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The Art of Discretion: Essays on Earnings Management, Governance, and Capital Structure
Stockholm University, Faculty of Social Sciences, Stockholm Business School.
2020 (English)Doctoral thesis, comprehensive summary (Other academic)
Abstract [en]

This dissertation is a compilation of three articles on earnings management, governance and capital structure. In addition to these three articles, the introductory chapter establishes the link between these articles and summarizes them.

Article I investigates the joint effect of governance mechanisms on earnings management. This study finds evidence in support of imperfect substitution and complement effects of corporate governance and industry regulation on earnings management.

Article II investigates the role of the discretionary environment for earnings management, using several measures of governance and contextual mechanisms. The findings of this article show that the discretionary environment matters in explaining earnings management practices. Therefore, the use of a tractable and quantifiable measure of the discretionary environment has the potential to refine measures of earnings management and mitigate the mixed inferences made from these measures in the literature. Hence, this study contributes to the literature by augmenting accrual-based earnings management models with governance and contextual mechanisms.

Article III examines the role of managerial traits in the active management of capital structure within the boundaries of a system of financial and governance constraints. The findings of this article show that the managerial discretionary index as a measure of managerial traits is associated with leverage growth and the satisficing effect is statistically significant. The results also show that the association is nonlinear under some combinations of financial and governance constraints (relatively low and high constraints), and linear in others.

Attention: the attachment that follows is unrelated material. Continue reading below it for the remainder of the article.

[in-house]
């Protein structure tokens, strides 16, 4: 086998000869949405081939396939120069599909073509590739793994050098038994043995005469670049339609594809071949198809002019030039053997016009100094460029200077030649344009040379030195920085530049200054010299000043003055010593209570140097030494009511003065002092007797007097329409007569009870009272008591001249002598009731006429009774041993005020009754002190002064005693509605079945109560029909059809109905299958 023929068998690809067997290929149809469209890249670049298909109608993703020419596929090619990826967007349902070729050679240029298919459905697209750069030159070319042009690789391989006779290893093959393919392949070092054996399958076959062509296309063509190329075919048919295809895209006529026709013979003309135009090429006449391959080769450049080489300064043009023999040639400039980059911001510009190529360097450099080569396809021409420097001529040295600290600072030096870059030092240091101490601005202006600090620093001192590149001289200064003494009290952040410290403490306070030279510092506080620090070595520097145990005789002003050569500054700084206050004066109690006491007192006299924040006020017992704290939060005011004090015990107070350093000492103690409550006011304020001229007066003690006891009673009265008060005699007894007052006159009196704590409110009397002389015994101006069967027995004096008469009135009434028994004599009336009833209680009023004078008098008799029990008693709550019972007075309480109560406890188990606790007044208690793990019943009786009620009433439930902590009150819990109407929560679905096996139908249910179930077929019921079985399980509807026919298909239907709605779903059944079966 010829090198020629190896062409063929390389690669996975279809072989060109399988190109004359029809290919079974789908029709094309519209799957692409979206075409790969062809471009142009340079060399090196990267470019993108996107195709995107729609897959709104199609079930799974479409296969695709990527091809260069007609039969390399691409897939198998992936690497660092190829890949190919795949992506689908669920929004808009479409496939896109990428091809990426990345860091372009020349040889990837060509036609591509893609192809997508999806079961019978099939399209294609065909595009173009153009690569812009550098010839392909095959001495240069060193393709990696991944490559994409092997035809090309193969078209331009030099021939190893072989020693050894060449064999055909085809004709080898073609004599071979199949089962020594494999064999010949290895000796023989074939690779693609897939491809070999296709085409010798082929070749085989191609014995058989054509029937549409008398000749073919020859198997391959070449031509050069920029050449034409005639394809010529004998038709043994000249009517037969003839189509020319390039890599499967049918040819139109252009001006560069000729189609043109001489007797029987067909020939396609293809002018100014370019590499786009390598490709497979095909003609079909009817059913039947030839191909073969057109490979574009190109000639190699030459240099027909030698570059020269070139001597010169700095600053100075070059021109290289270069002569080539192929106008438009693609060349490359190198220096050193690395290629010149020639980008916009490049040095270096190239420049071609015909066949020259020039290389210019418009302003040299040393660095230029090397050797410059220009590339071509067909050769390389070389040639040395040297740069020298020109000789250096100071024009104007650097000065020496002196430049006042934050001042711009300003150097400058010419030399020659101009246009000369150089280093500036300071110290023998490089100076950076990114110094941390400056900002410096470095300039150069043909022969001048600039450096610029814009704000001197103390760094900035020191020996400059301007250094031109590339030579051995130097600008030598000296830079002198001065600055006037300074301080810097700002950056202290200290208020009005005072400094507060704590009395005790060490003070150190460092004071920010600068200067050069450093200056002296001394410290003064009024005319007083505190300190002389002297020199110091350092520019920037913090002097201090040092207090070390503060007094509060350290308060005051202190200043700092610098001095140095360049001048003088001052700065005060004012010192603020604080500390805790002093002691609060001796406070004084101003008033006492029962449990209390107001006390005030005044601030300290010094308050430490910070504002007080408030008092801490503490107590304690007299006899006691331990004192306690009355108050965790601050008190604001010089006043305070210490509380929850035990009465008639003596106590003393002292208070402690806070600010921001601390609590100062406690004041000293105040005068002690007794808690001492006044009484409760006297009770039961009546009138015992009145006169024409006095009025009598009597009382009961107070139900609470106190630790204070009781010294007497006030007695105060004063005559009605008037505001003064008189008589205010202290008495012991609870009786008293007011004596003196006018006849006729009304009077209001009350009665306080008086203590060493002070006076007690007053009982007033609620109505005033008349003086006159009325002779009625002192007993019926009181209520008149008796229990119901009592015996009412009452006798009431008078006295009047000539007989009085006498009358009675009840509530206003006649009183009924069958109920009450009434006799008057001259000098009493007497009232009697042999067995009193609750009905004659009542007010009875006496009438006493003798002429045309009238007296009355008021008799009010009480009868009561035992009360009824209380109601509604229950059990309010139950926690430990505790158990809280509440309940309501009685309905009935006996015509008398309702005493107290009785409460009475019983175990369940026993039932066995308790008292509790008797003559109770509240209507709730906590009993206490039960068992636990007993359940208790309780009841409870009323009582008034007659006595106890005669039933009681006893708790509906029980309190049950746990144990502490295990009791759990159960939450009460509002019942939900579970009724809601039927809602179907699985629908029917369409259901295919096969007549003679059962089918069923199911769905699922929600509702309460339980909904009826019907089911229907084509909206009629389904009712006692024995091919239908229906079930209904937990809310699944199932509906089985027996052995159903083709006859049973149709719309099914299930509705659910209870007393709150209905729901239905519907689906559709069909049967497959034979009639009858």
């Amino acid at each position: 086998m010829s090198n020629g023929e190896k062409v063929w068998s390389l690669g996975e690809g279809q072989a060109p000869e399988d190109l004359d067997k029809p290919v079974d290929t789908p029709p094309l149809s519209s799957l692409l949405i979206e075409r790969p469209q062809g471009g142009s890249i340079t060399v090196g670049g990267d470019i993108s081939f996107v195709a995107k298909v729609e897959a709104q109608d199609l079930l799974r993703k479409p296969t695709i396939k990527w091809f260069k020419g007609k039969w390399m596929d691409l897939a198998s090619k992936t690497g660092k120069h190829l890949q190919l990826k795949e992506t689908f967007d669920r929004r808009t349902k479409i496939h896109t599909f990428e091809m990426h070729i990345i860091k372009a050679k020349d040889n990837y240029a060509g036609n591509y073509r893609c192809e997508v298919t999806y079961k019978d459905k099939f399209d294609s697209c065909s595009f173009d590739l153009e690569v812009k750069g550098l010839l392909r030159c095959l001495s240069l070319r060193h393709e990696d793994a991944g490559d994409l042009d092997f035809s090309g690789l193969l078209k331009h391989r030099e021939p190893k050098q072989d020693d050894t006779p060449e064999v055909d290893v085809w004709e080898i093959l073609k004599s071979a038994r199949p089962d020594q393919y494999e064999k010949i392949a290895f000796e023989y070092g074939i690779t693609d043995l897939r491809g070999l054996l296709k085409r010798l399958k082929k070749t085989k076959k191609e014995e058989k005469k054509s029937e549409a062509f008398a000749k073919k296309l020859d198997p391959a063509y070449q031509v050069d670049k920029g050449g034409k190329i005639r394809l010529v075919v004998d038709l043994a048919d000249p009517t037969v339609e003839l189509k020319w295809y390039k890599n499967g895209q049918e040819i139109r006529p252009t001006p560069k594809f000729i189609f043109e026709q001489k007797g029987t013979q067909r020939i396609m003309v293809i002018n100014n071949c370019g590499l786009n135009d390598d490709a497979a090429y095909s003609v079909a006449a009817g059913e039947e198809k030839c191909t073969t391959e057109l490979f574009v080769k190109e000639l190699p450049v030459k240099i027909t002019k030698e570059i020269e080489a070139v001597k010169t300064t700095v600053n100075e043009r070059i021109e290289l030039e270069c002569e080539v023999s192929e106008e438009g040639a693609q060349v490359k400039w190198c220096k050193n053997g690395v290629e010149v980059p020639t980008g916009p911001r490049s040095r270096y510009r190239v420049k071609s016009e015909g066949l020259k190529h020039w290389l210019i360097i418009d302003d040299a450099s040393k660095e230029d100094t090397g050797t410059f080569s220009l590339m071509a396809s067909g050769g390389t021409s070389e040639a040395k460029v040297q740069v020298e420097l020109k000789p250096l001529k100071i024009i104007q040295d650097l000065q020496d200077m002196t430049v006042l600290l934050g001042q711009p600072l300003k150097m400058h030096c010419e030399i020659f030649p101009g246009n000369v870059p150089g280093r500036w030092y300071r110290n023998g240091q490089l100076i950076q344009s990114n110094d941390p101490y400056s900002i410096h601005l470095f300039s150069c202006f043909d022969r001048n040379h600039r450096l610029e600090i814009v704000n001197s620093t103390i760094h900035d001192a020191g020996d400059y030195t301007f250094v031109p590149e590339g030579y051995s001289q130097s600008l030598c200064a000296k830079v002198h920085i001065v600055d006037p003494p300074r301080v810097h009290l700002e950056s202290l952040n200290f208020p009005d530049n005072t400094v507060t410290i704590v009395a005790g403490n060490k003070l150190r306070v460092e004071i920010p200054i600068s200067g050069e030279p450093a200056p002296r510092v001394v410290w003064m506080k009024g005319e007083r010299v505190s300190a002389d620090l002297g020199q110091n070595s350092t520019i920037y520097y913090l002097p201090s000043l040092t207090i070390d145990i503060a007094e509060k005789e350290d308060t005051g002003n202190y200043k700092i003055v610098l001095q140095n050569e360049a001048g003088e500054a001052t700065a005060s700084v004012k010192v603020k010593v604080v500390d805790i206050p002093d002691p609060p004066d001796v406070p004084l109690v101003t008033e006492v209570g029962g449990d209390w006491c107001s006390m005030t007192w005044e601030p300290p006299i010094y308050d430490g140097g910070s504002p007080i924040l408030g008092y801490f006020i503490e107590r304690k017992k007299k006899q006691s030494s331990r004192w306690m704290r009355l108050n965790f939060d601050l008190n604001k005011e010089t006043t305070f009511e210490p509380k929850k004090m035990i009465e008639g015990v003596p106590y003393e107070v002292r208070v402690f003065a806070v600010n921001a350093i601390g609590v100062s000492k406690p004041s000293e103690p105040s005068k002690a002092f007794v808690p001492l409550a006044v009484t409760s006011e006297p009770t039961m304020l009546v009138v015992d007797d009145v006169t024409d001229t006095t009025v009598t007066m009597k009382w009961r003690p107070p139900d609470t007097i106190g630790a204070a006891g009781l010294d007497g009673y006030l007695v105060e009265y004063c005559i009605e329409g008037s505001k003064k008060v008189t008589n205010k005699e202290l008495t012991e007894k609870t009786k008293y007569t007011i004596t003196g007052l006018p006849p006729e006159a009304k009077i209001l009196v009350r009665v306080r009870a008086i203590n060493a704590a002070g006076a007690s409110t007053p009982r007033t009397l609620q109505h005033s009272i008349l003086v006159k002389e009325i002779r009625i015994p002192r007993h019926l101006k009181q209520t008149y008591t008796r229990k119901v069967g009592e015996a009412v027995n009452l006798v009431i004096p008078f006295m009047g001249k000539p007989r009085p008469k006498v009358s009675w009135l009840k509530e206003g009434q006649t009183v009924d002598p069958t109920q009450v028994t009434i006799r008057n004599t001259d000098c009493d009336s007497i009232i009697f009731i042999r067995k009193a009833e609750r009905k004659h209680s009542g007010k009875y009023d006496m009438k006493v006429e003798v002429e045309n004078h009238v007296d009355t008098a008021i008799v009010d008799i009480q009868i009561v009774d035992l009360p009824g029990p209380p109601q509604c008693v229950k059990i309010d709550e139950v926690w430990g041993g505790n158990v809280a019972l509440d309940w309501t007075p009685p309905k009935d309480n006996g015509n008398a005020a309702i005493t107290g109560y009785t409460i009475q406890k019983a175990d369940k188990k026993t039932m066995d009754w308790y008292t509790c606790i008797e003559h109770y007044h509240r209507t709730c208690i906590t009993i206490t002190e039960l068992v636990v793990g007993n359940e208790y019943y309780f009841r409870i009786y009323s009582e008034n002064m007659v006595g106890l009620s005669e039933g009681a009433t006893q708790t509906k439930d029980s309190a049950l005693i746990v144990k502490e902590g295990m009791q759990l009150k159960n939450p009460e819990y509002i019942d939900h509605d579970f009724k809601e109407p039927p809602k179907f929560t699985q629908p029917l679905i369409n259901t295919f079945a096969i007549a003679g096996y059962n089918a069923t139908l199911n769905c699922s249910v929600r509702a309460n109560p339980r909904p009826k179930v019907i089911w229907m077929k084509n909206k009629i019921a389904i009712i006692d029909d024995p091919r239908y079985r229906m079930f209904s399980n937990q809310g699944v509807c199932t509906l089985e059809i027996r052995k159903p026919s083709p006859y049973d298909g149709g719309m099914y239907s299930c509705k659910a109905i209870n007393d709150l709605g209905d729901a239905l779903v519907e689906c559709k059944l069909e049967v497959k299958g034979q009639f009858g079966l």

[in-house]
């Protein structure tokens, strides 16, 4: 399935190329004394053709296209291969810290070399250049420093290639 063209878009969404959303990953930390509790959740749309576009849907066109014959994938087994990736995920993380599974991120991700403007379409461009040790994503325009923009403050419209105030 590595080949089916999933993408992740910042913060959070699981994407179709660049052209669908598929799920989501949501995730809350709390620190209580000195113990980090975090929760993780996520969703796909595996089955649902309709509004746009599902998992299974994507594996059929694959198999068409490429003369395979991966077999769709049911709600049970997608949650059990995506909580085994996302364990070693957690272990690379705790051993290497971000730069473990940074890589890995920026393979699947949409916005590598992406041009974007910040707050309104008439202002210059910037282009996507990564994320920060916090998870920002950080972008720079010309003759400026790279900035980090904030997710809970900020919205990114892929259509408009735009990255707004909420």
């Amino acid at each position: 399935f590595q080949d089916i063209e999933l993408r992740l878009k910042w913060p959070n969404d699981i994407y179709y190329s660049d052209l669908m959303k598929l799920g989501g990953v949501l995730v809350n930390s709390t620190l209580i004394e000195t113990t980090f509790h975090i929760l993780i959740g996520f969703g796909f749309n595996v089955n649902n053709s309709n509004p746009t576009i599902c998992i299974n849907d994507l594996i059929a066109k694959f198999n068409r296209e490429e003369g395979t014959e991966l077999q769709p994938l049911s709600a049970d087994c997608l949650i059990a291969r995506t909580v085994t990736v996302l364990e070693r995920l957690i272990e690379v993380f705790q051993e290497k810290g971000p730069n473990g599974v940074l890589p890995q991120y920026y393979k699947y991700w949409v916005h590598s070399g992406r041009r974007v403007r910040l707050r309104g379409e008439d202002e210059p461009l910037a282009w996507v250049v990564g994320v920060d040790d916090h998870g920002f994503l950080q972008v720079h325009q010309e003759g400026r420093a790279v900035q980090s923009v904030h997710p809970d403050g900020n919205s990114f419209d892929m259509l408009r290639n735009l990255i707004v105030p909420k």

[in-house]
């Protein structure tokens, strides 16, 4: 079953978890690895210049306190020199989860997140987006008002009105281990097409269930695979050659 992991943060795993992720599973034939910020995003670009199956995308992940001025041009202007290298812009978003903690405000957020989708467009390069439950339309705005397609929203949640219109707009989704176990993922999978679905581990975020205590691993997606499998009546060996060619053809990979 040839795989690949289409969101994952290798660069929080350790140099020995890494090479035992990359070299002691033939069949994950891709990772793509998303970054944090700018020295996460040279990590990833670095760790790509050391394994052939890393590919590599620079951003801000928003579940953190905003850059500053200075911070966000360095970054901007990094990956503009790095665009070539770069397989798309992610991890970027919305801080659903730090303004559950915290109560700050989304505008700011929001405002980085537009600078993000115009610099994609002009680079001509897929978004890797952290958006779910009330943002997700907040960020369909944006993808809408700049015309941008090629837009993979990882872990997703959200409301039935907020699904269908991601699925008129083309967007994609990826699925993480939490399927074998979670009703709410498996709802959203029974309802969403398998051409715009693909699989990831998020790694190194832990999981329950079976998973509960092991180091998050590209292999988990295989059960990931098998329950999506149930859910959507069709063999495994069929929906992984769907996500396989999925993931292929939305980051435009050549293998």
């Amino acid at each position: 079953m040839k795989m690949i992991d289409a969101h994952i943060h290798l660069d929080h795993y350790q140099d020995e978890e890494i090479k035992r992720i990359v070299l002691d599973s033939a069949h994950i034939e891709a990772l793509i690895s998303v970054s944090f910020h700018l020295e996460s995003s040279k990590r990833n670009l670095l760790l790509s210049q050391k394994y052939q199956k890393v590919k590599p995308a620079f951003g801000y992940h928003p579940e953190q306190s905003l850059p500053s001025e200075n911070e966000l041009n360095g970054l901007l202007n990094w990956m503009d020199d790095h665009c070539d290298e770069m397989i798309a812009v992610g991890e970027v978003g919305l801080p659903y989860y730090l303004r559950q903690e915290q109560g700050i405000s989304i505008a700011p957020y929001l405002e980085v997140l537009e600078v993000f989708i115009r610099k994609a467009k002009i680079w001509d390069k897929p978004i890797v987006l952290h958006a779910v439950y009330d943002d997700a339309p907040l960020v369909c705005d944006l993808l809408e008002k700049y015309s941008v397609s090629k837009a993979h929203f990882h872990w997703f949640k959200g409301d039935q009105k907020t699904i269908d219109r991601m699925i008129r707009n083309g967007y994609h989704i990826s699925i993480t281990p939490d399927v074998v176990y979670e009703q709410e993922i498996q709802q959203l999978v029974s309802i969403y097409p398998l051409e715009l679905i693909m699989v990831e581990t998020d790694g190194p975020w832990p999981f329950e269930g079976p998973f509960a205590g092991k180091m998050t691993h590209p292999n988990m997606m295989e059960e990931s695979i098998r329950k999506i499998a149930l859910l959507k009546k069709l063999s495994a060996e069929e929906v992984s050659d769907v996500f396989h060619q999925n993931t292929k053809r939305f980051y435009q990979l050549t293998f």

Place, publisher, year, edition, pages
Stockholm: Stockholm Business School, Stockholm University , 2020. , p. 17
Keywords [en]
earnings management, accruals modelling, corporate governance, industry regulation, capital structure, bounded rationality, substitution effect, complement effect
National Category
Business Administration
Research subject
Business Administration
Identifiers
URN: urn:nbn:se:su:diva-176316ISBN: 978-91-7797-949-4 (print)ISBN: 978-91-7797-950-0 (electronic)OAI: oai:DiVA.org:su-176316DiVA, id: diva2:1374425
Public defence
2020-01-30, Gröjersalen, hus 3, Kräftriket, Roslagsvägen 101, Stockholm, 13:00 (English)
Opponent
Supervisors
Note

At the time of the doctoral defense, the following papers were unpublished and had a status as follows: Paper 1: Manuscript. Paper 2: Manuscript. Paper 3: Manuscript.

Available from: 2020-01-07 Created: 2019-12-01 Last updated: 2019-12-13Bibliographically approved